Within the UK and throughout the European Economic Area employers are subject to express obligations to inform and consult with staff in advance of making multiple redundancies. This is as a result of a European directive, the Collective Redundancies Directive, which is implemented into the legislation of European Member States. Failure to comply with this legislation in the UK can lead to Employment Tribunal litigation and, as a result, significant fines for an employer of up to 90 days’ pay per employee. In certain EU jurisdictions, such as France, it is also necessary to obtain consent from the appropriate Government Department before multiple redundancies can be implemented.
What is sometimes forgotten is that there is also an additional statutory obligation under UK law to notify the Secretary of State for Business, Innovation and Skills of multiple redundancies. Moreover, a failure to comply with this obligation amounts to a criminal offence and can lead to criminal charges against company directors.
In recent weeks two high profile examples of alleged failures to comply with this legislation have hit the headlines in the UK. In the first, it has been reported that the Chief Executive of Sports Direct PLC has been charged with a criminal offence arising out of an alleged breach of the obligation to notify connected to the administration of a subsidiary, USC, earlier this year. In the second it has been reported that three former directors of City Link have been charged in connection with an alleged failure to notify in relation to the insolvency of City Link.
The Obligation To Inform and Consult with Staff
The obligations to engage in collective consultation work as follows in the UK.
Where an employer is proposing to dismiss as redundant 20 or more employees in one establishment, (a key issue but effectively the particular geographical unit to which staff are assigned) within a period of 90 days or less, the employer is required to collectively consult with employee representatives.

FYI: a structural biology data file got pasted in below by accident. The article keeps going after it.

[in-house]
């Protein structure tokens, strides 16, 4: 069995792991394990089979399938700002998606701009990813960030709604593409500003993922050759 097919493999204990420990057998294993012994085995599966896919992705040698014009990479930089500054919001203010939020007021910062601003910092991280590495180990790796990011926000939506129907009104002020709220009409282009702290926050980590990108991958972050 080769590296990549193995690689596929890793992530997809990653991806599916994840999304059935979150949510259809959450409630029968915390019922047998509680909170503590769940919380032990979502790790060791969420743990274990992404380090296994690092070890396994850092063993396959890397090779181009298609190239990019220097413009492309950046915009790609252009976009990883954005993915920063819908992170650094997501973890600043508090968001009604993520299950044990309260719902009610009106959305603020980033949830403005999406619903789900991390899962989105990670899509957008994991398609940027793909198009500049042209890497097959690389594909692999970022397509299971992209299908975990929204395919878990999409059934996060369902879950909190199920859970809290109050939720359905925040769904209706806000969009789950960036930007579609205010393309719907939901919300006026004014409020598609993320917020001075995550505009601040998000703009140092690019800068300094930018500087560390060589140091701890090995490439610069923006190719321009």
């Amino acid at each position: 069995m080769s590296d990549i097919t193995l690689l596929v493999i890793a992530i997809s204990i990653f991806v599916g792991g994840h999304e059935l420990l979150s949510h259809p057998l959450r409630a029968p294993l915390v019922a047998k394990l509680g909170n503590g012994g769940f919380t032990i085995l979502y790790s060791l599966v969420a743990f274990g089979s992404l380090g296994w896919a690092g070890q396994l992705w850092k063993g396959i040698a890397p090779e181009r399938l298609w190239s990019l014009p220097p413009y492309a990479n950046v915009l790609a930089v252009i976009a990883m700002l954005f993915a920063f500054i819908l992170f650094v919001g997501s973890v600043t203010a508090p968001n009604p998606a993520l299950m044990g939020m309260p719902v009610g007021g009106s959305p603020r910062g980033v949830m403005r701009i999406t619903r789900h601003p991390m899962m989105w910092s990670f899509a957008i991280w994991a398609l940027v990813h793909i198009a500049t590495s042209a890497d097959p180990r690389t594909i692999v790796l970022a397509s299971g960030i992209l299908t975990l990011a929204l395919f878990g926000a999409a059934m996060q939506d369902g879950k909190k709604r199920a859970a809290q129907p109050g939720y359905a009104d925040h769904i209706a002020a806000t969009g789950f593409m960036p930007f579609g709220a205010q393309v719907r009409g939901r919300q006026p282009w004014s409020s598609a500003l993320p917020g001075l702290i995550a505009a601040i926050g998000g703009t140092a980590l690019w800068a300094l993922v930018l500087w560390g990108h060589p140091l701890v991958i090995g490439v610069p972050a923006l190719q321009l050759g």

That consultation is required to begin “in good time” and, in any event:
- where the employer is proposing to dismiss 100 or more employees, at least 45 days before the first of the dismissals take effect;
- otherwise (i.e. where the employer is looking to dismiss 20 or more but less than a 100), at least 30 days before the first of the dismissals takes effect.
At the outset of the consultation period the employer is required to provide specified details in writing regarding the reasons for the proposals, the numbers and descriptions of employees it proposes to dismiss, the proposed method of selecting employees who may be dismissed, the proposed method of calculating any redundancy payment and a number of other factors.
Consultation is also required to be genuine and to include consultation about ways of avoiding the proposed dismissals, reducing the number of employees to be dismissed and mitigating the consequences of the dismissals.
The timetable for complying with this legislation will often be lengthened because of an additional requirement on an employer to have elected employee representatives in advance of starting this information/consultation process unless appropriate employee representatives are already in place.
The sanction for failing to comply with this obligation is up to 90 days’ pay per employee. Employment Tribunals apply a punitive approach to compensation and so, if there has been a complete failure to comply, then the starting presumption is that a full award of 90 days’ pay will be awarded, regardless of any loss suffered by the employees.
The Additional Duty to Notify
This is contained in the same UK Statute and works to the same timetable. An employer, therefore, is required to notify the Secretary of State:
- at least 45 days before the first dismissal takes effect, where proposing to dismiss as redundant 100 or more employees;
- at least 30 days before the first dismissal takes effect, where proposing to dismiss 20 or more but less than 100 employees.
Notification is to be given using a particular form, “HR1”. The real potential sting in the tail, however, as highlighted in recent weeks, is that, where there is a failure to comply, firstly the employing entity commits a criminal offence and can be liable to an unlimited fine. Also however, where the offence is committed with the consent or connivance of a director of the employer, then the director will also be guilty of the offence and liable to such a fine.
It may well be that, up until now, many employers, when implementing multiple redundancies, have fully focused on the obligations to inform and consult, with a view to avoiding potential financial sanctions but, have paid less attention to the additional obligation to notify, seeing this as an administrative matter. The above examples illustrate that such an approach is no longer tenable. Failure to comply could lead to individual directors facing criminal charges which could also have an impact on their ability to remain as directors of a company given UK legislation regarding disqualification of directors.